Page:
Quickly download the Zotero Firefox Add-on:
Zotero can support research projects both large and small in scale from wherever you are working. Since Zotero is web-based and uses your Firefox profile to store your data, it's easy to sync your entire Zotero library to any computer with an Internet connection and Firefox as a browser option. You can use Zotero for collecting snapshots of the web, as you might a bookmark. The nice thing about Zotero is that it's there when you need it and hidden when you don't. With Zotero, citing resources within your work and generating bibliographies are both very easy tasks. You can also easily share your resources and collaborate with other researchers by using Zotero Groups.
Since Zotero works from within your Firefox web broswer, you can use Zotero with any operating system: Windows, Mac, and/or Linux.
Advances on the Zotero Everywhere project has given way to Standalone Zotero 3.0 Beta which allows you to use Zotero with browsers other than Firefox (currently Chrome, Safari; Internet Explorer is in the works).
Zotero has also overhauled their web interface and you can now edit and collect sources through your Zotero.org webpage. This functionality works great and allows users to sync collections to the cloud and access them with any browser, any time.
Zotero Support Documentation:
These screencast tutorials provide a nice overview of Zotero, courtesy of zotero.org
Zotero [zoh-TAIR-oh] is a free, open source, easy-to-use Firefox add-on (and now works with Chrome and Safari) to help you collect, manage, cite, and share your research sources. It lives right where you do your work - in your web browser. Designed to be intuitive and unobtrusive (it looks a lot like an iTunes library), Zotero is a powerful and handy tool for any academic.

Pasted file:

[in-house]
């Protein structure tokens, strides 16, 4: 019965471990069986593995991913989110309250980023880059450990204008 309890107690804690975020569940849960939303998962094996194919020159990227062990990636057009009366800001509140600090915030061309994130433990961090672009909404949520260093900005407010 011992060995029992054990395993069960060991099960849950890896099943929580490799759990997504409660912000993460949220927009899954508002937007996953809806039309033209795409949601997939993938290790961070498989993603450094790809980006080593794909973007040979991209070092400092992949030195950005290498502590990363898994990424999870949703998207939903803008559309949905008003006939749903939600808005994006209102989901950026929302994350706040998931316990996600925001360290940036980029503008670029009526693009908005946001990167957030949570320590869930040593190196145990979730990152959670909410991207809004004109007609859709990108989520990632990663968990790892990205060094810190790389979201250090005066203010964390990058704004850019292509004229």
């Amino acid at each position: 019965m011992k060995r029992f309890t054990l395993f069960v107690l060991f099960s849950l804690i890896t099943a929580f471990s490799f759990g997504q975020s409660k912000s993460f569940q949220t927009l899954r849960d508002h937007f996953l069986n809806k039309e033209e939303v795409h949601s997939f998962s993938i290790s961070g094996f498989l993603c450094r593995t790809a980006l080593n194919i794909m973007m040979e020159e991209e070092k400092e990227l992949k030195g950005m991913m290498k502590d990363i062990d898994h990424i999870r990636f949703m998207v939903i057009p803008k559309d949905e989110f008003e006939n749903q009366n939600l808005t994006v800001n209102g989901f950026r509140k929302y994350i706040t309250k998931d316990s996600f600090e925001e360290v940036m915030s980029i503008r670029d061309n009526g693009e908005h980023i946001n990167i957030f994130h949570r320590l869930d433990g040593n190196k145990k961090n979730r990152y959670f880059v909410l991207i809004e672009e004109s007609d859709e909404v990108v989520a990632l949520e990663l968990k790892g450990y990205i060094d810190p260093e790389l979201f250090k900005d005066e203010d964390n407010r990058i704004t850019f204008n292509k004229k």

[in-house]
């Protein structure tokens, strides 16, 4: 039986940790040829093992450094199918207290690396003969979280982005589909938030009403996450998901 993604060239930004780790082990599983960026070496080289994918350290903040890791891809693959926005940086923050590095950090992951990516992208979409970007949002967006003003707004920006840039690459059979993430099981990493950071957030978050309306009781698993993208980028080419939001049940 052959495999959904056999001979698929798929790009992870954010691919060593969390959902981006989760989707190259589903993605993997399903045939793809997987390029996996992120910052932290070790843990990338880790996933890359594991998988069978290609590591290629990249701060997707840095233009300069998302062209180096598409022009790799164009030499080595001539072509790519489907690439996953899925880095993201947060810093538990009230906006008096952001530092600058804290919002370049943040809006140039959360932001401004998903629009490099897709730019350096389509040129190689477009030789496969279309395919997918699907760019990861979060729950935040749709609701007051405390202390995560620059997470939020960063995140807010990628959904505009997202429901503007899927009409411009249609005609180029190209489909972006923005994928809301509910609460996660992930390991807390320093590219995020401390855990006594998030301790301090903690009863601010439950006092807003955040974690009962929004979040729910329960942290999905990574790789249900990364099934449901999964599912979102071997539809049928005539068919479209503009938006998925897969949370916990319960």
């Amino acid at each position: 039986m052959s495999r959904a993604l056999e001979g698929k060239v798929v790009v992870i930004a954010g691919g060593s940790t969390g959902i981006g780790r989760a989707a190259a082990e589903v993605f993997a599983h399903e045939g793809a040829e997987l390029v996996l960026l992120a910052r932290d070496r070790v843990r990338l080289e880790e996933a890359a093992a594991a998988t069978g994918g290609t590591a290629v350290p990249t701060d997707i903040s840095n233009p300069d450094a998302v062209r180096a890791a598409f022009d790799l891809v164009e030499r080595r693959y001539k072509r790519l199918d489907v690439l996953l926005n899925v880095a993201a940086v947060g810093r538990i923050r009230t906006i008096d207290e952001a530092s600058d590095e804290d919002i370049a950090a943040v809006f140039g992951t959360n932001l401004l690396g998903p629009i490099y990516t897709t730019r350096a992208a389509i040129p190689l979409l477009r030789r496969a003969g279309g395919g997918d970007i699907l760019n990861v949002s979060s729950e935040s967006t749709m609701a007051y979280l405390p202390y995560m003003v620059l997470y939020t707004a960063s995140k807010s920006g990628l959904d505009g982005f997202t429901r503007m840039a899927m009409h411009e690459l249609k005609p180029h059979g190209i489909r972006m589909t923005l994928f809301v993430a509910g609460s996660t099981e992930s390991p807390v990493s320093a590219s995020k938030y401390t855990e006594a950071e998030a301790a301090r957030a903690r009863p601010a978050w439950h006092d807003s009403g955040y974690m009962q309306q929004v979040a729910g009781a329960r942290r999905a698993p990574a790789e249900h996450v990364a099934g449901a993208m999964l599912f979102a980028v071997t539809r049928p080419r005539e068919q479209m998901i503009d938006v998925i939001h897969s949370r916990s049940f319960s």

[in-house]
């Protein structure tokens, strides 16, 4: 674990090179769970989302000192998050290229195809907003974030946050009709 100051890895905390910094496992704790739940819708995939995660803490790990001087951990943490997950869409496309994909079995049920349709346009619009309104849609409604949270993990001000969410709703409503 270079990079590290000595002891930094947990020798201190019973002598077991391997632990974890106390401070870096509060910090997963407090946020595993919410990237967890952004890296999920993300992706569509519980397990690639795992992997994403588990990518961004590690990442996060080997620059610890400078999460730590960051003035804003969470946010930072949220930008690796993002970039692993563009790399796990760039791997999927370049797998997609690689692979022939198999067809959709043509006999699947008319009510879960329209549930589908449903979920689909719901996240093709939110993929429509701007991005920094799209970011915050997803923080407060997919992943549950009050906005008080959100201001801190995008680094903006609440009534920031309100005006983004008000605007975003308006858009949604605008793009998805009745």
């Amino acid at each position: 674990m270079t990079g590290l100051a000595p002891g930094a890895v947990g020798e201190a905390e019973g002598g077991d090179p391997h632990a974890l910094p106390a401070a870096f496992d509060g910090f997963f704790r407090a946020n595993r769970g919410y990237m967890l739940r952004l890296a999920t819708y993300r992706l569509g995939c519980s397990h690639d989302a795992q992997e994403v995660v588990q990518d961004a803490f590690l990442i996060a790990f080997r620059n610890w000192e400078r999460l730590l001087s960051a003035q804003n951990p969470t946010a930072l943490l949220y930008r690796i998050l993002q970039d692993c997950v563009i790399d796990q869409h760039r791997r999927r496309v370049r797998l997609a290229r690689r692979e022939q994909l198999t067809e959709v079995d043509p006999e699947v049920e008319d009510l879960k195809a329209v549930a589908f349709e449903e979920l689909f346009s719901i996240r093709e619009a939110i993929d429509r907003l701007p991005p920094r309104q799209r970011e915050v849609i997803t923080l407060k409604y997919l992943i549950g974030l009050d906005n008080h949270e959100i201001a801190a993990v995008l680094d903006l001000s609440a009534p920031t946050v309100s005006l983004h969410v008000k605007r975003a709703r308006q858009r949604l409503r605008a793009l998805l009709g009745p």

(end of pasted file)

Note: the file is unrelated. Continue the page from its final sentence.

Zotero works on all three major operating systems: PC, Mac, and Linux.
Zotero is a production of the Roy Rosenzweig Center for History and New Media at George Mason University and is funded by the United States Institute of Museum and Library Services, the Andrew W. Mellon Foundation, and the Alfred P. Sloan Foundation.
Here is a list of some common uses for Zotero.
See more videos @
Zotero is comprised of three components:
Once you get Zotero installed on your Firefox browser, look for the Zotero icon on the lower right side of the browser.
What does "Zotero" mean?
'Zotero' is based on the Albanian word "zotëroj," which means “to acquire, to master,” in terms of learning.
Zotero Connectors allows you to save items to Zotero from within browsers other than firefox, using Zotero's site translators.
NOTE: You can use the Chrome and Safari connectors without switching to Zotero Standalone, you can actually use the Zotero instance in Firefox as your central repository, and the Safari and Chrome connectors can send citations to it.
Download Zotero and associated plug-ins using these links:
Croxall, Brian. "Zotero vs. EndNote." ProfHacker 3 May 2011. Web.
Fitzpatrick, Jason. "How to Clip, Sort, and Cite the Entire Web with Zotero." LifeHacker 3 Feb 2010. Web.
Mullen, Lincoln. "Taking Better Notes in Zotero." ProfHacker. The Chronicle of Higher Education. 10 Oct. 2011. Web.
Niemann, Michael. "How to Create Bibliographies with Zotero." MacLife 7 Mar 2011. Web.
Puckett, Jason. "Superpower Your Browser with LibX and Zotero." College & Research Libraries News 71.2 (2010): 70 -97. Print.
Sample, Mark. "Taking Zotero out of the Browser with the Zotero Standalone Beta." ProfHacker 29 August 2011. Web.
Sample, Mark. "Your Zotero Library on Your Android Phone with Zandy." ProfHacker. The Chronicle of Higher Education. 4 Oct. 2011. Web.
Sample, Mark. "Zotero Roundup: Zotero 3.0 and ZotPad for the iPad." ProfHacker. The Chronicle of Higher Education. 9 Feb. 2012. Web.
Sample, Mark. "ZotFile Awesomifies Zotero Attachments." ProfHacker. The Chronicle of Higher Education. 18 Oct. 2011. Web.
Williams, George. "Teaching with Zotero Groups." ProfHacker. The Chronicle of Higher Education. 11 Aug. 2009. Web.